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  • Barry Boscoe

FDIC Rules on Trust Accounts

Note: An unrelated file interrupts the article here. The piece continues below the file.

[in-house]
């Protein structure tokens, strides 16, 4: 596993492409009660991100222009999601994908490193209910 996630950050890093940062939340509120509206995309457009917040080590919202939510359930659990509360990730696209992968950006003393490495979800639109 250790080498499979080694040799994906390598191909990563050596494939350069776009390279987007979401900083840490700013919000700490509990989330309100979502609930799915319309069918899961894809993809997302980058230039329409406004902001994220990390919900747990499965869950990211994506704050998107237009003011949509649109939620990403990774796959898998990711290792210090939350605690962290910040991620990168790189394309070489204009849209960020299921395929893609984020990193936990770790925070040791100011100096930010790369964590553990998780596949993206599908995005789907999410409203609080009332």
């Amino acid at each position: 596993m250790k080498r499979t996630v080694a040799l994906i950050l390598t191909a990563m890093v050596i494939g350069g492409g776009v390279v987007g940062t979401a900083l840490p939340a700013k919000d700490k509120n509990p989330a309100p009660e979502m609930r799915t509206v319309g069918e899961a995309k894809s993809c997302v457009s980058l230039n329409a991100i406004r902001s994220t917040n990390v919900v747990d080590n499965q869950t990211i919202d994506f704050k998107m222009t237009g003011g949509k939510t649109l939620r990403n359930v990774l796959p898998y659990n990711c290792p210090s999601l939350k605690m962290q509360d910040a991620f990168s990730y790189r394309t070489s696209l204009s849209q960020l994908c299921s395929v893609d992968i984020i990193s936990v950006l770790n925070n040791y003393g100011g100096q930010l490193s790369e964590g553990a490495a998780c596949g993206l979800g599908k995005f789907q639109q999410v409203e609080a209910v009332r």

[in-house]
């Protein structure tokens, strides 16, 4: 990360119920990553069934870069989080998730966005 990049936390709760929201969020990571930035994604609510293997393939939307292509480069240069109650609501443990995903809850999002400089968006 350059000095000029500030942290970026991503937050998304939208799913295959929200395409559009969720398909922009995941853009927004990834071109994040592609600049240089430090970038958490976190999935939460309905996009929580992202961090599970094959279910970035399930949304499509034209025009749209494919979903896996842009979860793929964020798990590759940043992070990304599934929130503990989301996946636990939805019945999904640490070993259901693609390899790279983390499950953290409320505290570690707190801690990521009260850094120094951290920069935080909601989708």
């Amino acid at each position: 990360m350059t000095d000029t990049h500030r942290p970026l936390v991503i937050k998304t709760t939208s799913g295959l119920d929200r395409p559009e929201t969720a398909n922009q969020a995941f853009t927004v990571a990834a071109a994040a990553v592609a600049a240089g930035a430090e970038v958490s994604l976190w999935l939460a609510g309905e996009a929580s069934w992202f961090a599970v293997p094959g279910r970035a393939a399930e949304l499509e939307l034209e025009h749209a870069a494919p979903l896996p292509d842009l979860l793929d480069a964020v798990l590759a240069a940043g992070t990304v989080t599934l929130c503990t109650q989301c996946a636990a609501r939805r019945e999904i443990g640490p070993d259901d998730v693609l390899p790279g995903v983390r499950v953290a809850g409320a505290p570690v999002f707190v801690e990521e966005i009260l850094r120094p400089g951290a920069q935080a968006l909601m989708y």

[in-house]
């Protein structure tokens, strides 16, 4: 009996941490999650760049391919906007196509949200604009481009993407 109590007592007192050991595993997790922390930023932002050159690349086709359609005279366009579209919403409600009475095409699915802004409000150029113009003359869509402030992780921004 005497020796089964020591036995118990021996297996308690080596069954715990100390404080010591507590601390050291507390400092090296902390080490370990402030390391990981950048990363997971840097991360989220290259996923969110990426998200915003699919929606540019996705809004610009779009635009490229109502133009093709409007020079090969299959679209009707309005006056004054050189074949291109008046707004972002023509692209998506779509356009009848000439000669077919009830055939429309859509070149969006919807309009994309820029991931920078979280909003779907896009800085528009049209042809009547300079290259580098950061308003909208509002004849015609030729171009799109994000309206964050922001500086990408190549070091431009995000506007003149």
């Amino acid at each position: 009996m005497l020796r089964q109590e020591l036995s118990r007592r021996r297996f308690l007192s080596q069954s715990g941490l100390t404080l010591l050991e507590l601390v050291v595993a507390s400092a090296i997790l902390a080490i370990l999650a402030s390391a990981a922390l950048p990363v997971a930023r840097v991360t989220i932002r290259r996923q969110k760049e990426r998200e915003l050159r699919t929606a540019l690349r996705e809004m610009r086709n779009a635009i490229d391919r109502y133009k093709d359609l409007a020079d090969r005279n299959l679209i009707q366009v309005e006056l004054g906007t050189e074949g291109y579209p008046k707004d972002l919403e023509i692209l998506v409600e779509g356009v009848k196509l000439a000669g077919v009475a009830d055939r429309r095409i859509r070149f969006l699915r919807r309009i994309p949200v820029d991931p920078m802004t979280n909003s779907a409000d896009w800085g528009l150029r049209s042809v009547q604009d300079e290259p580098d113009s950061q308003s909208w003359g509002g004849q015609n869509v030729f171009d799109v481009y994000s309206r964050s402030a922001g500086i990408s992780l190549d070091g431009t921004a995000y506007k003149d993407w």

You have just created a revocable inter-vivos trust (traditionally referred to as a “living trust”). Your attorney has advised you to transfer your assets to this trust along with all of your bank accounts. The title to these trust bank accounts will read something like “Rich Livingstone, Trustee of the Livingstone 2004 Trust.” You may even have other accounts at the same bank in that name as well. Insurance provided by the Federal Deposit Insurance Corporation (FDIC) only insures $100,000 per insured. You ask, “how much insurance do I really have available?” In a new set of regulations effective January 21, 2004, the FDIC has answered this question. Coverage is now available under the new regulations for a single ownership account, and is calculated separately from the coverage for joint accounts. Both are calculated separately from the coverages for living trusts. As an example, here’s how it works. Mr. Livingstone has one account in his name and another account in the name of his trust. The trust provides that on the death of Mr. Livingstone, the proceeds are to be distributed to his children, of which he has three. Under the new rules, Mr. Livingstone’s account is insured for $100,000. The amount of insurance coverage for the trust account is based on the number of “qualifying beneficiaries,” such as spouses, children, grandchildren, parents, and siblings. Since the children are the ultimate beneficiaries of the trust, and there are three of them, there will be an additional $300,000 of coverage available, $100,000 for each of them. This is in addition to the $100,000 of insurance on the individual account. It is always prudent, however, to utilize multiple institutions so as to keep all of your eggs out of one basket. However, the event you are unable to or decide not to, there is now much more flexibility and insurance coverage available to protect your accounts than before.

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